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New Writing Series Fall 2011

Raúl Zurita, Friday, September 30, 2011, 5:00-7:00 p.m. at the Visual Arts Facility: Performance Space
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Raúl Zurita was born in Santiago, Chile in 1951. He started out studying mathematics before turning to poetry. His early work is a ferocious response to Augusto Pinochet's 1973 military coup. Like many other Chileans, Zurita was arrested and tortured. When he was released, he helped to form a radical artistic group CADA, and he became renowned for his provocative and intensely physical public performances. In the early 80’s, Zurita famously sky-wrote passages from his poem, The New Life, over Manhattan and later (still during the reign of Pinochet) he bulldozed the phrase Ni Pena Ni Miedo (Without Pain Or Fear) into the Atacama Desert, where it can still be seen because children in the neighboring town bring shovels into the desert and turn over the sand in the letters. For fifteen years, Zurita worked on a trilogy which is considered one of the signal poetic achievements in Latin American poetry: Purgatory appeared in 1979, Ante-paradise in 1982, and The New Life in 1993. Zurita is one of the most renowned contemporary Latin American poets, and he is the recipient of numerous awards, including a Guggenheim Fellowship and the National Poetry Prize of Chile. Translations of Purgatory and Ante-paradise were published in the United States in the 80’s. Three new books, INRI, translated by William Rowe, Song of the Disappeared Love, translated by Daniel Borzutzky, and Purgatory, translated by Anna Deeny, have recently appeared from, respectively, Merick Press, Action Books, and The University of California Press. His books of poems include, among others: El Sermon de la Montana; Areas Verdes; Purgatorio; Anteparadiso; El Paraiso Esta Vacio - Canto a Su Amor, Desaparecido, El Amor de Chile, La Vida Nueva, In Memoriam.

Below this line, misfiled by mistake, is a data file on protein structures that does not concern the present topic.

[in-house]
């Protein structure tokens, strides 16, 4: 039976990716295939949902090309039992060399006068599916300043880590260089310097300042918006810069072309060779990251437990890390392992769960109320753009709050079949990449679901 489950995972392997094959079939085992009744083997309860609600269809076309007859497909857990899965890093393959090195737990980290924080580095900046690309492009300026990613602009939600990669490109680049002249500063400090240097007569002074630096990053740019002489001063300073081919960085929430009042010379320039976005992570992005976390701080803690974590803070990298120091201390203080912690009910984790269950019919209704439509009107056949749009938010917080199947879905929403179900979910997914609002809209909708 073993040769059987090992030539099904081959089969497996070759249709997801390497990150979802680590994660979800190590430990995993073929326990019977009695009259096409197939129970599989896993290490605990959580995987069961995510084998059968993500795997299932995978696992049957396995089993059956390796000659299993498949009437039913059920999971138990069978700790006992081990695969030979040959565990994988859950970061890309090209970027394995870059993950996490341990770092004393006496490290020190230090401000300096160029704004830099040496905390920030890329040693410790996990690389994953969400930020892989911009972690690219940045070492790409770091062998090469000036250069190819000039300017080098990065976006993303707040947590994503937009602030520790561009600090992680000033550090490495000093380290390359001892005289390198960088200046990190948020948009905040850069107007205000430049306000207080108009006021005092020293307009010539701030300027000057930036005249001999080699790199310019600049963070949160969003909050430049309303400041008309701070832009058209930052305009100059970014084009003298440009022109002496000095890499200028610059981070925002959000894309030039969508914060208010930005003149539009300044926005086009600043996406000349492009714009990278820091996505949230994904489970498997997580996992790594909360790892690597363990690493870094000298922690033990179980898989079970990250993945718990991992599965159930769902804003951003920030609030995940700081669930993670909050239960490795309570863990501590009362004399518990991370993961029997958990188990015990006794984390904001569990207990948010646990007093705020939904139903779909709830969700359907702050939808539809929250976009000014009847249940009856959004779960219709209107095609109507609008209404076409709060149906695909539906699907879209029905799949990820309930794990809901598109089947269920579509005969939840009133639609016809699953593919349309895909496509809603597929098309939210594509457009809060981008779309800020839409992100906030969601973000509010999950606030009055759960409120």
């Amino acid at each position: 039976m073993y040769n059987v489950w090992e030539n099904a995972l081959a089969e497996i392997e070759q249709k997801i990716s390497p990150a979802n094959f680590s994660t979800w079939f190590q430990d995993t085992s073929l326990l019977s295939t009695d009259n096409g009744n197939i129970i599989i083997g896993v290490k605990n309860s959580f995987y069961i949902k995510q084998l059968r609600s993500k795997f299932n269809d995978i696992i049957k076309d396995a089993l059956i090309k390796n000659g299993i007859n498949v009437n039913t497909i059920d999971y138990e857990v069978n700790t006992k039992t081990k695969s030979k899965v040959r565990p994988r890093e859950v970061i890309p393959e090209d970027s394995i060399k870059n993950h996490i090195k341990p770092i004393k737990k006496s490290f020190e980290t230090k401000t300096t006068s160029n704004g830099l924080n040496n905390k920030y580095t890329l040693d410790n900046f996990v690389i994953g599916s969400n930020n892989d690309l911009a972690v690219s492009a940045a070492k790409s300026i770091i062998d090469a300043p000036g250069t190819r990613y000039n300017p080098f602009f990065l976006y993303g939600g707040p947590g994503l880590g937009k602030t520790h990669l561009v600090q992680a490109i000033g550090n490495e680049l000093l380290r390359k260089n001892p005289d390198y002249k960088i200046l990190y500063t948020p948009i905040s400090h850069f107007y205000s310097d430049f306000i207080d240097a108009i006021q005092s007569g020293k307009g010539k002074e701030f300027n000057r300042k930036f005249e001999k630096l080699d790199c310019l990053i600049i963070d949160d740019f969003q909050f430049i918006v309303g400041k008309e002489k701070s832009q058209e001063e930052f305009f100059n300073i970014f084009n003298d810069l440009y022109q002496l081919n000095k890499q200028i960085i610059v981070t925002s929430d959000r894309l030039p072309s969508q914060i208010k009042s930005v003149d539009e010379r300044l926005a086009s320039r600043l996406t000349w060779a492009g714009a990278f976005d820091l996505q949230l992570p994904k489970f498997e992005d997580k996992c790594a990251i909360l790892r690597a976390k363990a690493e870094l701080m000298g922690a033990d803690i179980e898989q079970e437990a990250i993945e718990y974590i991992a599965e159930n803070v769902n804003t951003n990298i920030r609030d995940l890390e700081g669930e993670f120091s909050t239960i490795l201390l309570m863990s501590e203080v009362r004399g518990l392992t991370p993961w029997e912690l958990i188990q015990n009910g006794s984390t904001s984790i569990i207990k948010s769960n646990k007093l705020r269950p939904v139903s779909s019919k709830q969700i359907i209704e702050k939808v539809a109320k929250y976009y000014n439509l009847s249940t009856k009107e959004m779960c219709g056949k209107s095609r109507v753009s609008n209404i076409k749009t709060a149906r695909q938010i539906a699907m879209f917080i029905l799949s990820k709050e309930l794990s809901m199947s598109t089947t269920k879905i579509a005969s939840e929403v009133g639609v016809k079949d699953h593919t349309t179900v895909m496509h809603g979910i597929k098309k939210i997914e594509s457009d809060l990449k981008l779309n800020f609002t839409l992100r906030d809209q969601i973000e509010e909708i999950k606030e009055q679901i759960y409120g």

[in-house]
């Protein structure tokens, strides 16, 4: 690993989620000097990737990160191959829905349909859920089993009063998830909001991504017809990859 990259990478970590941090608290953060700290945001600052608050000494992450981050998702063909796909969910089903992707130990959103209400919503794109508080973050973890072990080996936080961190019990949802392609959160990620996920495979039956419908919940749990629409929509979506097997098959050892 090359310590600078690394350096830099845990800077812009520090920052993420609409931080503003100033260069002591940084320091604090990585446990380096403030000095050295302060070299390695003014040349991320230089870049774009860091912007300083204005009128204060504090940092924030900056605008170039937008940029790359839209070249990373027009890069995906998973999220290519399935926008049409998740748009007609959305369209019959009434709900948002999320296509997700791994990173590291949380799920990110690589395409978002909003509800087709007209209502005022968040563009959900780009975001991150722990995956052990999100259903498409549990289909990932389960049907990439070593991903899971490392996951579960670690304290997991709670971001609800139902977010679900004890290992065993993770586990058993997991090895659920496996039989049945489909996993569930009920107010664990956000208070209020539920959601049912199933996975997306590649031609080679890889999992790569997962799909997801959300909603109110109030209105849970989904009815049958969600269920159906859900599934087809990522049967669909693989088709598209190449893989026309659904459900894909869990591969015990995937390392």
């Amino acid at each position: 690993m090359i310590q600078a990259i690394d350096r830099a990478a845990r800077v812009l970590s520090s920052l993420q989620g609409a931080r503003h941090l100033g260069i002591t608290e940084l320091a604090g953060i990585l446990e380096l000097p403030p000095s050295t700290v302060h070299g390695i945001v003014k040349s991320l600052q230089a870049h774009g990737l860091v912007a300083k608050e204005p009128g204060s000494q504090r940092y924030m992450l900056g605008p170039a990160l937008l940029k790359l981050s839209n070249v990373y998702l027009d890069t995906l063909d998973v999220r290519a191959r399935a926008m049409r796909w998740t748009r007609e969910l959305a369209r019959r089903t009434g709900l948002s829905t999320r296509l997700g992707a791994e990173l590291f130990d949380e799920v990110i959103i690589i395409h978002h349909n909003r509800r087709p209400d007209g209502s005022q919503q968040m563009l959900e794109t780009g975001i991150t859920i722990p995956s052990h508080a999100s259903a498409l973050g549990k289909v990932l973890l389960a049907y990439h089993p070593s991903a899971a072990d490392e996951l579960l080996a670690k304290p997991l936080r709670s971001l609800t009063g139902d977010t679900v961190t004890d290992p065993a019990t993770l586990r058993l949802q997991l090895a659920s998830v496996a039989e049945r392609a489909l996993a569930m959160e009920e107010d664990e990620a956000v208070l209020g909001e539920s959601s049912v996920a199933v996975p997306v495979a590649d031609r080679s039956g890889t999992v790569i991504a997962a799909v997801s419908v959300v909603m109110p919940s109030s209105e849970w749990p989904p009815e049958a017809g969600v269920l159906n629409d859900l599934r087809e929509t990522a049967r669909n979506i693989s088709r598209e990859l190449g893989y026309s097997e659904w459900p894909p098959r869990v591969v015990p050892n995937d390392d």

Additionally sponsored by The International Poets in Conversation, part of the Harriet Monroe Poetry Institute's consortium tour

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Daniel Shapiro, Wednesday, October 5, 2011, 4:30-6:00 p.m. at the Visual Arts Facility: Performance Space
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Daniel Shapiro's poems, translations, and prose have been published in The American Poetry Review, The Brooklyn Rail, CNN.com, Confrontation, Electric Literature, The Oxford Book of Latin American Poetry, The Quarterly Conversation, and other publications.  He is author of the manuscripts "The Red Handkerchief and Other Poems" and "Woman at the Cusp of Twilight." His translation of Cipango, by Chilean poet Tomas Harris, was published by Bucknell University Press in 2010; the book received a starred review in Library Journal and has also been praised in The American Poetry Review, BOMB, Hispamerica, and World Literature Today. Shapiro has received translation fellowships from the National Endowment for the Arts and the PEN Translation Fund. He is currently translating Mexican writer Roberto Ransom's short-story collection Desaparecidos, animales y artistas (Missing Persons, Animals and Artists). He introduced Peruvian poet Eduardo Chirinos's The Smoke of Distant Fires (forthcoming, Open Letter). Shapiro serves as Director of Literature at the Americas Society in New York and Editor of the Society's journal Review: Literature and Arts of the Americas. During his tenure there, he has presented hundreds of writers from throughout the Americas and published their work in Review; they have included Nobel Prize-winners Mario Vargas Llosa, Derek Walcott, Octavio Paz, and many younger writers.